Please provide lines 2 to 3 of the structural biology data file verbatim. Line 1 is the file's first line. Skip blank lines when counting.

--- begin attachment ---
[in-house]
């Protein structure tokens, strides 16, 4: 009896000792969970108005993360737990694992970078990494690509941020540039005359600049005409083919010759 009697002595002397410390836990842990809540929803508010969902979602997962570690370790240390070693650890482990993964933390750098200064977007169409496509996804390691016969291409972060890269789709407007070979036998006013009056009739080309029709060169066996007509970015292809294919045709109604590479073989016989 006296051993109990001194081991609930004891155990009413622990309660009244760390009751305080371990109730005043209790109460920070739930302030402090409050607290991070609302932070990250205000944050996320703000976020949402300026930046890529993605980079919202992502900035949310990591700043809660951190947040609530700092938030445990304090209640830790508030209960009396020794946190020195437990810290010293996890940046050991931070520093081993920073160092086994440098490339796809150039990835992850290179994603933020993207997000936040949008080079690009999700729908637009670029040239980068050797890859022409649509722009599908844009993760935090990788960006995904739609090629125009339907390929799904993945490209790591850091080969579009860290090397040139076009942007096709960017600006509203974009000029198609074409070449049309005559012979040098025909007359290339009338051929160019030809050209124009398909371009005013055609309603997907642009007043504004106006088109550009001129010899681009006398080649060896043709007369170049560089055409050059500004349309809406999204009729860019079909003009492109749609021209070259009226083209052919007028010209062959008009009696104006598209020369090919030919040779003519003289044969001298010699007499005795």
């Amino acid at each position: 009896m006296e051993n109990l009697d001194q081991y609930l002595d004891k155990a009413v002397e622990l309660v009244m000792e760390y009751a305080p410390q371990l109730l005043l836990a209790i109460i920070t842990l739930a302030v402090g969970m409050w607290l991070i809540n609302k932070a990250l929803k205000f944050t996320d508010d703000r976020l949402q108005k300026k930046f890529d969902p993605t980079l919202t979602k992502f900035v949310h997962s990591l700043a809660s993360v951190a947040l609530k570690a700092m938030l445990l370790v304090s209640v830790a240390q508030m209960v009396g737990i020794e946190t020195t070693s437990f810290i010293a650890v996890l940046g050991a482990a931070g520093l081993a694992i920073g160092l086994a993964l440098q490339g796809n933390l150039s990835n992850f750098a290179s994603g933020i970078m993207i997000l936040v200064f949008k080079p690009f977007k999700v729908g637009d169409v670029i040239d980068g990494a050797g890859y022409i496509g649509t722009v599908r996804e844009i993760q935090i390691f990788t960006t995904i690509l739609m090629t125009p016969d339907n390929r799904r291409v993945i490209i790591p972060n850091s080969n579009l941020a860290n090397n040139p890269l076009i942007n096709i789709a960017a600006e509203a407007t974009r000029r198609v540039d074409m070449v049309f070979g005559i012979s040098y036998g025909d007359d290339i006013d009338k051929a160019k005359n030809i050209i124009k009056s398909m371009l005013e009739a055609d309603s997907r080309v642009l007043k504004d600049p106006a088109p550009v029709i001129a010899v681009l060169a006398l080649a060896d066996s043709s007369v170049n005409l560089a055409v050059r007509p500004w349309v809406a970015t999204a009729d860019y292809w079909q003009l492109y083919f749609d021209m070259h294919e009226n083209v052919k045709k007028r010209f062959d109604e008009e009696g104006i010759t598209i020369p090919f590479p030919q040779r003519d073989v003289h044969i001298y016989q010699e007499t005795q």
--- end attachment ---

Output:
């Protein structure tokens, strides 16, 4: 009896000792969970108005993360737990694992970078990494690509941020540039005359600049005409083919010759 009697002595002397410390836990842990809540929803508010969902979602997962570690370790240390070693650890482990993964933390750098200064977007169409496509996804390691016969291409972060890269789709407007070979036998006013009056009739080309029709060169066996007509970015292809294919045709109604590479073989016989 006296051993109990001194081991609930004891155990009413622990309660009244760390009751305080371990109730005043209790109460920070739930302030402090409050607290991070609302932070990250205000944050996320703000976020949402300026930046890529993605980079919202992502900035949310990591700043809660951190947040609530700092938030445990304090209640830790508030209960009396020794946190020195437990810290010293996890940046050991931070520093081993920073160092086994440098490339796809150039990835992850290179994603933020993207997000936040949008080079690009999700729908637009670029040239980068050797890859022409649509722009599908844009993760935090990788960006995904739609090629125009339907390929799904993945490209790591850091080969579009860290090397040139076009942007096709960017600006509203974009000029198609074409070449049309005559012979040098025909007359290339009338051929160019030809050209124009398909371009005013055609309603997907642009007043504004106006088109550009001129010899681009006398080649060896043709007369170049560089055409050059500004349309809406999204009729860019079909003009492109749609021209070259009226083209052919007028010209062959008009009696104006598209020369090919030919040779003519003289044969001298010699007499005795």
């Amino acid at each position: 009896m006296e051993n109990l009697d001194q081991y609930l002595d004891k155990a009413v002397e622990l309660v009244m000792e760390y009751a305080p410390q371990l109730l005043l836990a209790i109460i920070t842990l739930a302030v402090g969970m409050w607290l991070i809540n609302k932070a990250l929803k205000f944050t996320d508010d703000r976020l949402q108005k300026k930046f890529d969902p993605t980079l919202t979602k992502f900035v949310h997962s990591l700043a809660s993360v951190a947040l609530k570690a700092m938030l445990l370790v304090s209640v830790a240390q508030m209960v009396g737990i020794e946190t020195t070693s437990f810290i010293a650890v996890l940046g050991a482990a931070g520093l081993a694992i920073g160092l086994a993964l440098q490339g796809n933390l150039s990835n992850f750098a290179s994603g933020i970078m993207i997000l936040v200064f949008k080079p690009f977007k999700v729908g637009d169409v670029i040239d980068g990494a050797g890859y022409i496509g649509t722009v599908r996804e844009i993760q935090i390691f990788t960006t995904i690509l739609m090629t125009p016969d339907n390929r799904r291409v993945i490209i790591p972060n850091s080969n579009l941020a860290n090397n040139p890269l076009i942007n096709i789709a960017a600006e509203a407007t974009r000029r198609v540039d074409m070449v049309f070979g005559i012979s040098y036998g025909d007359d290339i006013d009338k051929a160019k005359n030809i050209i124009k009056s398909m371009l005013e009739a055609d309603s997907r080309v642009l007043k504004d600049p106006a088109p550009v029709i001129a010899v681009l060169a006398l080649a060896d066996s043709s007369v170049n005409l560089a055409v050059r007509p500004w349309v809406a970015t999204a009729d860019y292809w079909q003009l492109y083919f749609d021209m070259h294919e009226n083209v052919k045709k007028r010209f062959d109604e008009e009696g104006i010759t598209i020369p090919f590479p030919q040779r003519d073989v003289h044969i001298y016989q010699e007499t005795q």